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United States v. Pittman

United States District Court, N.D. Illinois, Eastern Division

June 24, 2015



ROBERT W. GETTLEMAN, District Judge.

Petitioner Gerald Pittman has filed a pro se Motion to Vacate, Set Aside, or Correct Sentence by a Person in Federal Custody pursuant to 28 U.S.C. § 2255, alleging three grounds upon which his sentence of 360 months imprisonment should be amended. Respondent, the United States of America, opposes the motion. For the reasons described below, petitioner's motion is denied.


In May 2000, petitioner was charged with a single count of participating in a narcotics conspiracy in violation of 21 U.S.C. § 846. Petitioner and nine of his co-defendants were tried together. A jury found all ten defendants who went to trial guilty of the narcotics conspiracy. Each of the ten defendants, including petitioner, filed motions for a new trial. Petitioner alleged that he was entitled to a new trial because he had been denied his right to testify. The court subsequently denied the motion. A hearing was held to determine the drug quantities for which each defendant was responsible. On May 9, 2002, petitioner was sentenced to life imprisonment.

In October 2002, petitioner filed a pro se motion to vacate the judgment of conviction, which was later withdrawn. On December 8, 2005, the Seventh Circuit affirmed petitioner's conviction but remanded petitioner's sentence to this court in accordance with United States v. Paladino, 401 F.3d 471 (7th Cir. 2005). On March 7, 2008, the court re-sentenced petitioner to a 360-month term of imprisonment. Petitioner subsequently appealed his new sentence, and the Seventh Circuit again remanded, this time in light of Kimbrough v. United States, 552 U.S. 85 (2007). On May 20, 2011, the court re-sentenced petitioner to a 360-month term of imprisonment. On August 1, 2012, the Seventh Circuit affirmed petitioner's sentence.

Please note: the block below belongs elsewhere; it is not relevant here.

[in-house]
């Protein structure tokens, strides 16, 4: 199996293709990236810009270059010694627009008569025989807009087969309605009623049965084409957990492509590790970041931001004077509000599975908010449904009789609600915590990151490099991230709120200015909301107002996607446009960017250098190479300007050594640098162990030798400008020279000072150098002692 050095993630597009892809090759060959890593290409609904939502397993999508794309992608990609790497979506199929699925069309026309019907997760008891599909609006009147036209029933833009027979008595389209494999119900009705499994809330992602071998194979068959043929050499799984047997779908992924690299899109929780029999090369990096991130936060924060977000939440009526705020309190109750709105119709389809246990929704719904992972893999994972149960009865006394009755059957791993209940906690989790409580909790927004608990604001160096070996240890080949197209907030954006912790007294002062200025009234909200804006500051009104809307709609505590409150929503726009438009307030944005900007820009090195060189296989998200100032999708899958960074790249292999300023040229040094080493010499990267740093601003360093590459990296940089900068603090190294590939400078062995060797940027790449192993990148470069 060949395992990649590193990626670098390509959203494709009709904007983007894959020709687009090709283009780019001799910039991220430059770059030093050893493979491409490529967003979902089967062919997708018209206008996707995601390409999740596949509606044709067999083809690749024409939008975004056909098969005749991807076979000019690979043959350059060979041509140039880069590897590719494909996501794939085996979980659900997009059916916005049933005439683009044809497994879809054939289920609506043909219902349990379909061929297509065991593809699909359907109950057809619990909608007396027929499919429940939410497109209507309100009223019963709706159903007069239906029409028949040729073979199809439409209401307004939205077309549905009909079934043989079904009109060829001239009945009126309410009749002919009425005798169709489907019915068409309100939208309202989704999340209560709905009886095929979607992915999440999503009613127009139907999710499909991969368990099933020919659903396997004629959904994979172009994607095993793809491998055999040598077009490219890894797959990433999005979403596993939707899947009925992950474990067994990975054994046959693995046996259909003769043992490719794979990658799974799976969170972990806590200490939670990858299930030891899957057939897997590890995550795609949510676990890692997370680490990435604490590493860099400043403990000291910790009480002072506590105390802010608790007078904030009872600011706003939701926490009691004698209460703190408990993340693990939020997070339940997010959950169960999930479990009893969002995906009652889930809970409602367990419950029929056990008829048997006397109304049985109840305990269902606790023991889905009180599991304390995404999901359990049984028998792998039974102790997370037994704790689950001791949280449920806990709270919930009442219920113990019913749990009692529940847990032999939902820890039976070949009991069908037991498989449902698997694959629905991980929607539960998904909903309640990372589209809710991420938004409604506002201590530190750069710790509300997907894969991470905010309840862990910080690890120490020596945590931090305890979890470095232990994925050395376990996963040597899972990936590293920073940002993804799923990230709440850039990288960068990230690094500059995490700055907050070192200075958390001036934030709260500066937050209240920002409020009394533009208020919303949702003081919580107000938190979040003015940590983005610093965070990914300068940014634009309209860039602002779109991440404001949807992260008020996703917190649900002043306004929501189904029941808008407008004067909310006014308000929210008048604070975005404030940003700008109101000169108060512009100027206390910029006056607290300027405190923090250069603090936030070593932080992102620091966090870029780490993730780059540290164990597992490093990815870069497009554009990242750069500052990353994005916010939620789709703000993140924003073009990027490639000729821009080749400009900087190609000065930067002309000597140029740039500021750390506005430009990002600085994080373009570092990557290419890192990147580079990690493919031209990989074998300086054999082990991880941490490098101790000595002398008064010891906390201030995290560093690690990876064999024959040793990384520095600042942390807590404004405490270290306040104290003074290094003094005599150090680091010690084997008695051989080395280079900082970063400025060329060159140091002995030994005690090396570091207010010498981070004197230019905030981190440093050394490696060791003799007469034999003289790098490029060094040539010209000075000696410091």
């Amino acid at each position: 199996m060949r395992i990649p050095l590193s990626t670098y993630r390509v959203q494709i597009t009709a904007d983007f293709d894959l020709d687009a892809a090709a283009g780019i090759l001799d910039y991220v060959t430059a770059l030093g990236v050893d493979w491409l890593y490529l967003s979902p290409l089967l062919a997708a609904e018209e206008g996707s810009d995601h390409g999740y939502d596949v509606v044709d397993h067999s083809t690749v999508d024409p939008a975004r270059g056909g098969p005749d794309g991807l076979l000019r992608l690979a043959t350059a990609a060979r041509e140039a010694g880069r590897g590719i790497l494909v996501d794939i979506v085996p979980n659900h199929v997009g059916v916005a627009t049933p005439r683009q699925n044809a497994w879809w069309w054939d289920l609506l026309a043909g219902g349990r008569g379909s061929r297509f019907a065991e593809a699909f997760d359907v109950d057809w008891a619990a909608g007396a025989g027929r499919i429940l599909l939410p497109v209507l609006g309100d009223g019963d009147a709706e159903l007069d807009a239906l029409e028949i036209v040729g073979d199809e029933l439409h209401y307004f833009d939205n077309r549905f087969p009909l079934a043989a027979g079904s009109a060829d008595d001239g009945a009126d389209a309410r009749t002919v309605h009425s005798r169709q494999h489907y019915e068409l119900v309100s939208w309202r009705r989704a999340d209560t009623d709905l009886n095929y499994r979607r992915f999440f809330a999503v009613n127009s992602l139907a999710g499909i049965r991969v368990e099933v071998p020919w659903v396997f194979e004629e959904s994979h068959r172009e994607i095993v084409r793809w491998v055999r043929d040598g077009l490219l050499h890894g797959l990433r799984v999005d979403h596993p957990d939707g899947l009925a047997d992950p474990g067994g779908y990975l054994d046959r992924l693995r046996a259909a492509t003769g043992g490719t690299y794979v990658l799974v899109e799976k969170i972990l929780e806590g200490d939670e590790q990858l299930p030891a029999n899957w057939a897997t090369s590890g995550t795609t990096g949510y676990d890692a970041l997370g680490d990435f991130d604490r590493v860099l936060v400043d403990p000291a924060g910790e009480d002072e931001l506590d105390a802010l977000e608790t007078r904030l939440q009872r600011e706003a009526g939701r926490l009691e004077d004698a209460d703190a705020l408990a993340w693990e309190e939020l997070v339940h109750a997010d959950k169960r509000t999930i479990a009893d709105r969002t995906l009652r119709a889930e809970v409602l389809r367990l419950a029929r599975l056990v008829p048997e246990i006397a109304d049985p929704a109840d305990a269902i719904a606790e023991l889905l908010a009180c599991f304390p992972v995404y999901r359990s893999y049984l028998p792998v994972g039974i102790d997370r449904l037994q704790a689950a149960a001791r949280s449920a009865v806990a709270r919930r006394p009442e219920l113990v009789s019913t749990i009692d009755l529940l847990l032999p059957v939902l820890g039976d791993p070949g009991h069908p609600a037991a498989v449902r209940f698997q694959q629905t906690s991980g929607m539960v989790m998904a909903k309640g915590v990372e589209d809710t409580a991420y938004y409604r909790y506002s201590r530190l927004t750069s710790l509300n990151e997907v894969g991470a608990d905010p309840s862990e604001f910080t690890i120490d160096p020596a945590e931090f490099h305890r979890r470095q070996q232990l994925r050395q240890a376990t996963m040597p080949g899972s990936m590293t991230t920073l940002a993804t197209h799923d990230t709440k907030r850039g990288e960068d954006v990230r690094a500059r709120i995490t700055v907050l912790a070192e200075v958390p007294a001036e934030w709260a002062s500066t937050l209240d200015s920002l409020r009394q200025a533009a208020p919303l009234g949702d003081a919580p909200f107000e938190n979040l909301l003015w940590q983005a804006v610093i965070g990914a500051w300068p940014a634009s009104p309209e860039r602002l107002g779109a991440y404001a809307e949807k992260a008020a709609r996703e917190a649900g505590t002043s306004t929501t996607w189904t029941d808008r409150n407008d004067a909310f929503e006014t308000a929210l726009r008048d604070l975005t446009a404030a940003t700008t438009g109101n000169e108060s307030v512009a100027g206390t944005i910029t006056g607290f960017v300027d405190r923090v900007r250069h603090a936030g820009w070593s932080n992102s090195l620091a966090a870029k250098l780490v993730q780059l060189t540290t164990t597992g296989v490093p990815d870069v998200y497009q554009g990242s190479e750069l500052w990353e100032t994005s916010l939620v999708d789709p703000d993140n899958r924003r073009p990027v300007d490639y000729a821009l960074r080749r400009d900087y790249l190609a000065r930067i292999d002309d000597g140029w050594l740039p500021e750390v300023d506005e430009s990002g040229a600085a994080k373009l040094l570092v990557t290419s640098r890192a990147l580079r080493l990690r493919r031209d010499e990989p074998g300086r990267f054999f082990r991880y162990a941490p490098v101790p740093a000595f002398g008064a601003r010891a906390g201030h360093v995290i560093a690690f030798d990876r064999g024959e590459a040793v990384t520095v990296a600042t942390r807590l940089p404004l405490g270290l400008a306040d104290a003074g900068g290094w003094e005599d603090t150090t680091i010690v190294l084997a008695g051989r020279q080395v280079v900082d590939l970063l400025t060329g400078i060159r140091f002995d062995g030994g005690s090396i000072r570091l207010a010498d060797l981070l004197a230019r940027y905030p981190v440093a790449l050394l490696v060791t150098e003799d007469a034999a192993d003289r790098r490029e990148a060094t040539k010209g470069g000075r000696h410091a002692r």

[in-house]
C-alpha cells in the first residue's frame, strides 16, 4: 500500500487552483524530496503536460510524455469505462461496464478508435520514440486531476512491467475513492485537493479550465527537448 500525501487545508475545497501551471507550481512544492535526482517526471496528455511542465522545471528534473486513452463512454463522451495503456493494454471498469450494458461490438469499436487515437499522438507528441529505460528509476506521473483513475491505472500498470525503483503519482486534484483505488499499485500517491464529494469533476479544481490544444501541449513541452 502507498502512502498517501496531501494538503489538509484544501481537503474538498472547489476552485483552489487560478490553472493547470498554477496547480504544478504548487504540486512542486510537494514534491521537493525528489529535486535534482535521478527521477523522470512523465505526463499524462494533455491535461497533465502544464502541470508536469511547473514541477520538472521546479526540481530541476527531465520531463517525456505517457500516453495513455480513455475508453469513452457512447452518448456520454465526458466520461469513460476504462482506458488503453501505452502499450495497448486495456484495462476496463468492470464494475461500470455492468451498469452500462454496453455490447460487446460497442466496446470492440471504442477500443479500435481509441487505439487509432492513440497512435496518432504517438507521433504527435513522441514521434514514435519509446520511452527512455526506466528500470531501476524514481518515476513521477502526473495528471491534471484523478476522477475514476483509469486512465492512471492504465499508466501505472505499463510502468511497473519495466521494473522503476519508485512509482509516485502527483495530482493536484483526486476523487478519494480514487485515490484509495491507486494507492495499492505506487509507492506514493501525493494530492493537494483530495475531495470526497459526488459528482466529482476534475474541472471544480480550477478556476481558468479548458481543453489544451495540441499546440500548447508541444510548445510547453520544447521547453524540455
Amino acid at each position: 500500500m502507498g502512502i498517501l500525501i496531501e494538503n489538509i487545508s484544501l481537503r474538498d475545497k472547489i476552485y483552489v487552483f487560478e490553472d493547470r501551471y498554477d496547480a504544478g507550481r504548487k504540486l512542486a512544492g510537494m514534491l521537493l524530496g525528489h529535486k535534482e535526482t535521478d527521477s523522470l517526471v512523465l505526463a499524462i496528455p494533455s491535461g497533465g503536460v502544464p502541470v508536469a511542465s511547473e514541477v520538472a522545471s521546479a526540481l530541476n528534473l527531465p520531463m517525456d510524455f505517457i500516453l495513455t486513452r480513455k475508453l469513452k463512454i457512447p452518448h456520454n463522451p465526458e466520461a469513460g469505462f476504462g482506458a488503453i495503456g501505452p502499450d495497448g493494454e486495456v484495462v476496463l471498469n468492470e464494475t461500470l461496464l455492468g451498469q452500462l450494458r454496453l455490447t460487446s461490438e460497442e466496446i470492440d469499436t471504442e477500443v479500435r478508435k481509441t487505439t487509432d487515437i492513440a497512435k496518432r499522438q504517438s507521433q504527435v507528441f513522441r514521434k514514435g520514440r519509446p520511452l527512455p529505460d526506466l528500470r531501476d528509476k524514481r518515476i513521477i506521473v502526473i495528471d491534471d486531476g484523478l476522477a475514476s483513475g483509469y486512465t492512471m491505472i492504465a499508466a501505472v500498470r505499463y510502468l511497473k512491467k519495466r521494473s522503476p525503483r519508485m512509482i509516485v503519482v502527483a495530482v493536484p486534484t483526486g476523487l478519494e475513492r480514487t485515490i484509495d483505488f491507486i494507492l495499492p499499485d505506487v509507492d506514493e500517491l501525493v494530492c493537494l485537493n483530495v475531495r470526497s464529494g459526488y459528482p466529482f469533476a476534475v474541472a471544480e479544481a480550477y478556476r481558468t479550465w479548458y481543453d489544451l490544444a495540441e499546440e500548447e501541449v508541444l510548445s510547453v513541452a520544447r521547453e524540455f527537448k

Petitioner timely filed the instant § 2255 petition, alleging two grounds of relief. Petitioner subsequently filed a supplement to his § 2255 petition adding an additional ground to his petition. Petitioner asserts that his petition should be granted because: (1) he was denied effective assistance of counsel as a result of poor advice when his trial counsel improperly advised him that he faced a maximum sentence of 20 years if convicted at trial, that he had a chance of winning at trial, and that the evidence against him was not particularly strong (Ground One); (2) his due process rights were violated because the drug type was not determined by the jury (Ground Two); and (3) his due process rights were violated because the drug amounts and type found by the jury were not included in the indictment (Ground 3).[1]


A. Legal Standards

Section 2255 allows a person convicted of a federal crime to move the court to vacate, set aside, or correct his sentence. This relief is available only in limited circumstances, such as where an error is jurisdictional, constitutional, or there has been a "complete miscarriage of justice." See Harris v. United States, 366 F.3d 593, 594 (7th Cir. 2004) (internal quotations omitted). The record is reviewed and all reasonable inferences are drawn in favor of the government. See United States v. Galati, 230 F.3d 254, 258 (7th Cir. 2000).